He didn't just cover tennis. Despite running for Mayor in 1967, he did cover that season's Red Sox Pennant. He also covered the October 30, 1974 Heavyweight Championship fight between incumbent George Foreman and former champ Muhammad Ali in Zaire (Congo), a.k.a. the Rumble in the Jungle. Collins had covered Ali since before he was champ or Ali, when he was still an exciting, if cocky, kid named Cassius Clay, saying things like, "Float like a butterfly, sting like a bee! Ahhhh! Rumble, young man, rumble! Ahhhh!"

Collins never stopped believing in Ali, even during the federal government's vendetta against him for refusing to be drafted. He predicted Ali would win the fight: "A butterfly still floats better than a boulder. Even an old one named Muhammad Ali. And stings a lot, too. Enough to bewilder and hammer a young hardrock named George Foreman." Ali, in his frequently poetic style, said, "You think the world was shocked when Nixon resigned? Wait 'til you see me kick Foreman's behind!" Ali and Collins both turned out to be right.

He married a woman named Palmer Collins, but it ended in divorce. They had a daughter, Suzanna Mathews. For many years, he lived with Judy Lacy, a tennis writer for the Herald, and after she died in 1980, he raised her son, Rob Lacy. He married an English teacher named Mary Lou Barnum, but, like Mathews, she died of a brain tumor. She brought 4 daughters to the marriage, now named Betsy Bartelt, Kristin Hunt, Sharon McMillan and Gretchen West.

In 1994, he married a photographer named Anita Ruthling Klaussen, and it lasted for the rest of his life. She brought a daughter and a son to the marriage, Danielle Klausen and Karl Klaussen, both of whom lived near the Collins' home in Brookline, outside Boston.

Anita knew nothing about sports when she met him, and didn't play tennis. But they went to an art gallery opening on the Back Bay's posh Newbury Street, and she was amazed that "Everybody in Boston seemed to know Bud."

During the 1986 World Series between the Red Sox and the Mets, Bud was covering a tennis tournament in Japan. When he boarded his plane at Tokyo's Narita International Airport, he had just seen, on TV in the airport lounge, Dave Henderson (who died a few weeks ago) hit a home run that gave the Sox the lead in the 10th inning in Game 6. Although he'd grown up outside Cleveland and rooted for the Indians, like so many other transplants to Boston, Bud had given himself over to the Red Sox completely. Now, they were going to win the World Series for the 1st time since 1918, and he was going to miss it. Forget not being in the stadium: He wasn't even going to see it, because he was going to be on the plane!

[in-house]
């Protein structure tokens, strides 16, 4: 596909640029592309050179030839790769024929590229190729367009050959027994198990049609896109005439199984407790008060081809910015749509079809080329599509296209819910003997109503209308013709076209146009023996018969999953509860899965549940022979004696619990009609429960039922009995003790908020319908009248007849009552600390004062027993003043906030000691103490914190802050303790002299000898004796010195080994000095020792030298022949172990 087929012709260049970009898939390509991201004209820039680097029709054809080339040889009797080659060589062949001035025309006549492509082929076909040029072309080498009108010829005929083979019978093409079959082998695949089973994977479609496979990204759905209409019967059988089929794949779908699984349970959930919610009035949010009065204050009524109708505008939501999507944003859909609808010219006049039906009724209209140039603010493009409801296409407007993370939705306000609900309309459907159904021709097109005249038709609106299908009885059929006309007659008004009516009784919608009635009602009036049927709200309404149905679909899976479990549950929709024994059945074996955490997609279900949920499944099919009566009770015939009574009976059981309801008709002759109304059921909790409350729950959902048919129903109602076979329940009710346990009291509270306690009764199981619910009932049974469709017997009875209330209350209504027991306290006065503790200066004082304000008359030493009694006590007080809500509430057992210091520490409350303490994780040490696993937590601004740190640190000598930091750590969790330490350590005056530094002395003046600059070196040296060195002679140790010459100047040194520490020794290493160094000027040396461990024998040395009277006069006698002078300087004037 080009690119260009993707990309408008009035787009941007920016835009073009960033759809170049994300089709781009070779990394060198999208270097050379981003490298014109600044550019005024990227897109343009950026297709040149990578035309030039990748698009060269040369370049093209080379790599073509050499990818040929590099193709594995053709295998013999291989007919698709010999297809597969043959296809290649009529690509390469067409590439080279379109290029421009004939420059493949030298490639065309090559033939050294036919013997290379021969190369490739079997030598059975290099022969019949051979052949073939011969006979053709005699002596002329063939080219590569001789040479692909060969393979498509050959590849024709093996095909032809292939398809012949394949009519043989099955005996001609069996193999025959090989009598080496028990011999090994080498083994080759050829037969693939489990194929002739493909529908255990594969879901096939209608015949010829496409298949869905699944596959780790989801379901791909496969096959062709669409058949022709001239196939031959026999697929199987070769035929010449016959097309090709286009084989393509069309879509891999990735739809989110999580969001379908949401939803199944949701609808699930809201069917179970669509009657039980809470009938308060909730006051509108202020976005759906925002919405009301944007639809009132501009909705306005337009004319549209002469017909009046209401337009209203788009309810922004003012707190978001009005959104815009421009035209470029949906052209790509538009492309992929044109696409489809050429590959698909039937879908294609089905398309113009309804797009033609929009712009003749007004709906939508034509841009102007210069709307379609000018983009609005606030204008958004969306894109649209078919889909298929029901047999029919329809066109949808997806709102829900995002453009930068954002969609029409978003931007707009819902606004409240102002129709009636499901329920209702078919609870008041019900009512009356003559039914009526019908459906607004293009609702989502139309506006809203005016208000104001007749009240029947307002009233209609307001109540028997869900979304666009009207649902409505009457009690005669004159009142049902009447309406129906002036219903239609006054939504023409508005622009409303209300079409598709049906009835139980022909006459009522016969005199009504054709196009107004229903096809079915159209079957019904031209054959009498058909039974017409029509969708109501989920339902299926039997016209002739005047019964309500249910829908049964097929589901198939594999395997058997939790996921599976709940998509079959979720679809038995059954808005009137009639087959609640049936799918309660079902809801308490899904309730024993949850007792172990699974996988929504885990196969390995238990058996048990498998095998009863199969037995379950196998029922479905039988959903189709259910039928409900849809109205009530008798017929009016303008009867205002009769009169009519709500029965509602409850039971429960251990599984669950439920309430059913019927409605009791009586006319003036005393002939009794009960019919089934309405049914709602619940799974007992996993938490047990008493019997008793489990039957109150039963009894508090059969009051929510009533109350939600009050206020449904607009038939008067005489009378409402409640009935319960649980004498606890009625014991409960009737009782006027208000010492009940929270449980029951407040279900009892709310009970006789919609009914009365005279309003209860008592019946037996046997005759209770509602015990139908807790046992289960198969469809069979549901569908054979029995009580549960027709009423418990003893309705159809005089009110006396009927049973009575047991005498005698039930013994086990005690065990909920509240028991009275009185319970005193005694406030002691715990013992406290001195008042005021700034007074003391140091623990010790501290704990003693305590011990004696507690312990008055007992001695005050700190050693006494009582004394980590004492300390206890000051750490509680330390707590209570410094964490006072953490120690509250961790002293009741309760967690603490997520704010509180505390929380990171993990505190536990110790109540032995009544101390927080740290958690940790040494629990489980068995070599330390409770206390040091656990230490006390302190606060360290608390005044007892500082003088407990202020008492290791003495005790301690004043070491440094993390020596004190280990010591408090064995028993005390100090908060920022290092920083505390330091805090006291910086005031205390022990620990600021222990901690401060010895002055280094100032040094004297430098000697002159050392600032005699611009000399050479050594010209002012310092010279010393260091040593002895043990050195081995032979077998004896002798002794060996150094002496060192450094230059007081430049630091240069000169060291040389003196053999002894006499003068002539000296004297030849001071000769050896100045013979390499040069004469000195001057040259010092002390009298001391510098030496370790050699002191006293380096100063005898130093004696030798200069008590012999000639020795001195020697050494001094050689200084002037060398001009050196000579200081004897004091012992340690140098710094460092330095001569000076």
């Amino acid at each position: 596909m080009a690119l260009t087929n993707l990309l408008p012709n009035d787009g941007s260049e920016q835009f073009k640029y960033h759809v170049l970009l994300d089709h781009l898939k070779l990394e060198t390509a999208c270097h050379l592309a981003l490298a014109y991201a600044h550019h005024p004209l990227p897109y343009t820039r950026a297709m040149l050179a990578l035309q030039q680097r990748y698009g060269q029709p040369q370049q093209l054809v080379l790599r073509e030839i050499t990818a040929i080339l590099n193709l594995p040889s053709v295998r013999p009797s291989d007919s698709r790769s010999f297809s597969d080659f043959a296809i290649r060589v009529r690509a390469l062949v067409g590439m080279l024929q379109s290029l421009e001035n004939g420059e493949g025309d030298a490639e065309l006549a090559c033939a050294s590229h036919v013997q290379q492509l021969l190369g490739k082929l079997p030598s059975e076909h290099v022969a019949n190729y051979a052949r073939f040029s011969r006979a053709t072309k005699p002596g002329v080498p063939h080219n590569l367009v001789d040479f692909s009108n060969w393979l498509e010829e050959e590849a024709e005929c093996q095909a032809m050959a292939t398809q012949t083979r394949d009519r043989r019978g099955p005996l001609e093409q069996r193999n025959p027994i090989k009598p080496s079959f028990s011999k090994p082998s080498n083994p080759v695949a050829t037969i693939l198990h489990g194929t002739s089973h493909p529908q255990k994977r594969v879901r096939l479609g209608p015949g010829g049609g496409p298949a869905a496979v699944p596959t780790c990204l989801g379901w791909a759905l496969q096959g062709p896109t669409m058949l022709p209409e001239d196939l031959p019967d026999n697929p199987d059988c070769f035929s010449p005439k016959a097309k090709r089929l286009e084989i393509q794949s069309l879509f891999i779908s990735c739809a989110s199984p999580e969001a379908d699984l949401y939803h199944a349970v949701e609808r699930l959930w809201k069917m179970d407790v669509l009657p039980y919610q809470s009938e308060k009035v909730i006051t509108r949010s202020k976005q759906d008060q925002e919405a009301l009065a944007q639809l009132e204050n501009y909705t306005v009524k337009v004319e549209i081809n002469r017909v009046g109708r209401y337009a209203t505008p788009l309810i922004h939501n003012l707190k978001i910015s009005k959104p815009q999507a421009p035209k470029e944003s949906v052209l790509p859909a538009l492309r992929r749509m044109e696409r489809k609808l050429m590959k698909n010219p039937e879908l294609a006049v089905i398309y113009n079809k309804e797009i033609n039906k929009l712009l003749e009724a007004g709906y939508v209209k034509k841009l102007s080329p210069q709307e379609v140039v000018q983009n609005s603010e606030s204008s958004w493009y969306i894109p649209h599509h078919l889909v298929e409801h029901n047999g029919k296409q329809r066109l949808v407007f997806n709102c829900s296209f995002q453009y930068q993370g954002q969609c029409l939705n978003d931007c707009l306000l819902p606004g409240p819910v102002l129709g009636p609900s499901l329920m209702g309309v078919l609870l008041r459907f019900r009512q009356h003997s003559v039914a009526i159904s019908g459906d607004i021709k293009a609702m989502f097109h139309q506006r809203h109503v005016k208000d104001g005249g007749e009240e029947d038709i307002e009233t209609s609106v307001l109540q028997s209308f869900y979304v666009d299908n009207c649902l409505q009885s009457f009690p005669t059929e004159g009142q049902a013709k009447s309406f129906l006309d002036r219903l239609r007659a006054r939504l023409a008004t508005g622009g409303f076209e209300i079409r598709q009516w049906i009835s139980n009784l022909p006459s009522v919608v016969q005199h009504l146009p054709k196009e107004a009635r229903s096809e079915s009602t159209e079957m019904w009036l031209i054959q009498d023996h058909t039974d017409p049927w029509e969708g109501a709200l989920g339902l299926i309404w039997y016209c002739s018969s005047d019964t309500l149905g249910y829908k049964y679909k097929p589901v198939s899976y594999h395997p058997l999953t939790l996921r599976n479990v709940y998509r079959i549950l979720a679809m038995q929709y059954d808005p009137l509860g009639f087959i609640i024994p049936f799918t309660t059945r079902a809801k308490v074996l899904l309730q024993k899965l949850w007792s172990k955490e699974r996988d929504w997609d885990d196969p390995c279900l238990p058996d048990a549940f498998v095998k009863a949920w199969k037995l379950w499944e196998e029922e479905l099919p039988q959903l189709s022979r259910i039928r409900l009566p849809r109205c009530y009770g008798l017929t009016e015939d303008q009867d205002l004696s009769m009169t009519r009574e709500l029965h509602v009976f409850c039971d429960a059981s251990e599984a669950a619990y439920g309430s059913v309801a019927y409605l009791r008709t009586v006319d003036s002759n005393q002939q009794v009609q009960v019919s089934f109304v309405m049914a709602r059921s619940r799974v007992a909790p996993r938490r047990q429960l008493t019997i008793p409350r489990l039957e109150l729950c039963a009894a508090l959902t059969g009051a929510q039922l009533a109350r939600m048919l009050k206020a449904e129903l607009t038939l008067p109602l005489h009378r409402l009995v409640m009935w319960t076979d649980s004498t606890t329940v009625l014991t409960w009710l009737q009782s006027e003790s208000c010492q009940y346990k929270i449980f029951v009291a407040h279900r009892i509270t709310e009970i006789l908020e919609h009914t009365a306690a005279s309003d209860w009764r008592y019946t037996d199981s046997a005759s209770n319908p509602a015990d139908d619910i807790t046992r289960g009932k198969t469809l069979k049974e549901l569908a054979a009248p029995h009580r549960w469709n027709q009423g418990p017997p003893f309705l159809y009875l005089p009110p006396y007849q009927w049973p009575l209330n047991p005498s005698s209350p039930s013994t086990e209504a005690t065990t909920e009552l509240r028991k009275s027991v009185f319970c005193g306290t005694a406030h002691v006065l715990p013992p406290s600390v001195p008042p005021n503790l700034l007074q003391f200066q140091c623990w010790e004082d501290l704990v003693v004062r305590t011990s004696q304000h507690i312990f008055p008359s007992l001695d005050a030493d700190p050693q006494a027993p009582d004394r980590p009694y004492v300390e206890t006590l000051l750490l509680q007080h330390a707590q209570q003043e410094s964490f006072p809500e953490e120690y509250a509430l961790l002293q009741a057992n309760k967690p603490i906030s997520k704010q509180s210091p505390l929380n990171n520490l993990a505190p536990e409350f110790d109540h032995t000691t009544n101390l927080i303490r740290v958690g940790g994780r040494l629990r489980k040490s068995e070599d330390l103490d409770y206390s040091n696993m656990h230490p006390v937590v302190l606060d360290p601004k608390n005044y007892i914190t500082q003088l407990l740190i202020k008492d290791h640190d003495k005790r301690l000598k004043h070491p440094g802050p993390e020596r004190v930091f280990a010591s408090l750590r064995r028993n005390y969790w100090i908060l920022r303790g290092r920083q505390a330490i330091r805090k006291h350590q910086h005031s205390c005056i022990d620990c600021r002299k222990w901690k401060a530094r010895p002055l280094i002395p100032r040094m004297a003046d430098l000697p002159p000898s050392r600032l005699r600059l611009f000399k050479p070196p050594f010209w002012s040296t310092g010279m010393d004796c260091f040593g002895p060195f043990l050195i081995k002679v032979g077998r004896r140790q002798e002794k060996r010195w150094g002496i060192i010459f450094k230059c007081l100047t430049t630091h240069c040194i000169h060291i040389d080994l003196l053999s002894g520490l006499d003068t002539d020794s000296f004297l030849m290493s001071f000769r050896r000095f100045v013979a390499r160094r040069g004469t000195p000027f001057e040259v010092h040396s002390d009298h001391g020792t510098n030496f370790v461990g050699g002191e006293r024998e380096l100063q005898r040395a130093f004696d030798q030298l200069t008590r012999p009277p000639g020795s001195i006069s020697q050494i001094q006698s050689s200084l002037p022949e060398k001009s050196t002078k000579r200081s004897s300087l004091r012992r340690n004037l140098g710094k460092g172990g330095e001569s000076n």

When the plane landed at Los Angeles hours later, he expected to find people talking about it. Oh, they were talking about it all right, but, knowing who Bud was and where he was from, they kept coming up to him and telling him how sorry they were. He'd been in the air, without today's laptops and smartphones, and he had no idea of what they were talking about. A quick trip to the airport lounge and a look at a TV showed him the collapse, and its exclamation-point error by Bill Buckner.

When the Sox finally won * the World Series on October 27, 2004, Bud Collins was in Busch Memorial Stadium in St. Louis and saw it live. Indeed, from his birth in 1929 until 2004, 75 years, he had only seen his favorite team win it once: The 1948 Indians. The Indians still haven't won one since then, now 66 years, almost as long as Boston's drought was in 1986. But he lived long enough to see the Red Sox win it * 3 times.

(Yes, I'm putting those asterisks in there. Bud deserved to have his team win honestly. They didn't.)

He was elected to the International Tennis Hall of Fame in 1994. He collaborated on the autobiographies of Rod Laver and Evonne Goolagong -- both Australians, which shows just how far his reach was, literally and figuratively.

Bud's health declined in recent years, due to Parkinson's disease. Last September, he went to New York for the U.S. Open, and the media center was dedicated and named in his honor. Billie Jean King, for whom the entire U.S. Tennis Center complex in Flushing Meadow is named, said, "Few people have had the historical significance, the lasting impact, and the unqualified love for tennis as Bud Collins. He was an outstanding journalist, an entertaining broadcaster, and as our historian he never let us forget or take for granted the rich history of our sport. I will miss him, and I will always cherish our memories of our journeys together."

Bud died this morning, his wife announced. He was 86 years old.

In 2009, Boston University finally conferred his long-awaited master's degree on him. In lieu of the thesis he'd abandoned in 1955, Thomas Fielder, dean of BU's College of Communication, accepted as a thesis submission The Bud Collins History of Tennis.

Bud not only wrote what amounted to 3 encyclopedias of tennis, he was described by many as a walking encyclopedia of the sport.

They wouldn't have said that if he hadn't also been a friend to them. Millions of people who never had the pleasure of meeting him felt as though he were a friend. Which is a better legacy than any man can ever do for his favorite sport.